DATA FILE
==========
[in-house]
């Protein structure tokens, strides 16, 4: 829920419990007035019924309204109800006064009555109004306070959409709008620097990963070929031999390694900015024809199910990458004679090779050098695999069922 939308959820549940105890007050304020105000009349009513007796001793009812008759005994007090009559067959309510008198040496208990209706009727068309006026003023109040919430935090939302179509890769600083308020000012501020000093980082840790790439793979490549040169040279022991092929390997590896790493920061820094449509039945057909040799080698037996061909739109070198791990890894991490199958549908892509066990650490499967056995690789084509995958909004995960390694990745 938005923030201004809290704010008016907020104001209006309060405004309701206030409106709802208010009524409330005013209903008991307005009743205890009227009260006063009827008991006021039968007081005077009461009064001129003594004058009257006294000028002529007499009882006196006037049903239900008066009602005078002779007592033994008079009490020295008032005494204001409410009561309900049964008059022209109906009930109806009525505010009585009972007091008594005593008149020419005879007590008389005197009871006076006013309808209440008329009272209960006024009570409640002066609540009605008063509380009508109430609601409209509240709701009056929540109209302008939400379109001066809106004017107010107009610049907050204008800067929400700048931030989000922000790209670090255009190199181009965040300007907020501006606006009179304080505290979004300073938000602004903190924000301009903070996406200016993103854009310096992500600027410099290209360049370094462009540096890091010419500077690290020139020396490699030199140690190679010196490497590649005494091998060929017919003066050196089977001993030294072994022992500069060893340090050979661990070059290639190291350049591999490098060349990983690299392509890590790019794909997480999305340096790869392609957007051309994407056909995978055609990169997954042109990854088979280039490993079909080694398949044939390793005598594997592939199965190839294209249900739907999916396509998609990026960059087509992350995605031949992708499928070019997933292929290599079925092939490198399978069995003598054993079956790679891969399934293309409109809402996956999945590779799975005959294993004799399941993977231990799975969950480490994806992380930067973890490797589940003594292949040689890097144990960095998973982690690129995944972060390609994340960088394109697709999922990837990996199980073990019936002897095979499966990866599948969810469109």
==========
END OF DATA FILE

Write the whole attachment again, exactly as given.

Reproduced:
[in-house]
């Protein structure tokens, strides 16, 4: 829920419990007035019924309204109800006064009555109004306070959409709008620097990963070929031999390694900015024809199910990458004679090779050098695999069922 939308959820549940105890007050304020105000009349009513007796001793009812008759005994007090009559067959309510008198040496208990209706009727068309006026003023109040919430935090939302179509890769600083308020000012501020000093980082840790790439793979490549040169040279022991092929390997590896790493920061820094449509039945057909040799080698037996061909739109070198791990890894991490199958549908892509066990650490499967056995690789084509995958909004995960390694990745 938005923030201004809290704010008016907020104001209006309060405004309701206030409106709802208010009524409330005013209903008991307005009743205890009227009260006063009827008991006021039968007081005077009461009064001129003594004058009257006294000028002529007499009882006196006037049903239900008066009602005078002779007592033994008079009490020295008032005494204001409410009561309900049964008059022209109906009930109806009525505010009585009972007091008594005593008149020419005879007590008389005197009871006076006013309808209440008329009272209960006024009570409640002066609540009605008063509380009508109430609601409209509240709701009056929540109209302008939400379109001066809106004017107010107009610049907050204008800067929400700048931030989000922000790209670090255009190199181009965040300007907020501006606006009179304080505290979004300073938000602004903190924000301009903070996406200016993103854009310096992500600027410099290209360049370094462009540096890091010419500077690290020139020396490699030199140690190679010196490497590649005494091998060929017919003066050196089977001993030294072994022992500069060893340090050979661990070059290639190291350049591999490098060349990983690299392509890590790019794909997480999305340096790869392609957007051309994407056909995978055609990169997954042109990854088979280039490993079909080694398949044939390793005598594997592939199965190839294209249900739907999916396509998609990026960059087509992350995605031949992708499928070019997933292929290599079925092939490198399978069995003598054993079956790679891969399934293309409109809402996956999945590779799975005959294993004799399941993977231990799975969950480490994806992380930067973890490797589940003594292949040689890097144990960095998973982690690129995944972060390609994340960088394109697709999922990837990996199980073990019936002897095979499966990866599948969810469109």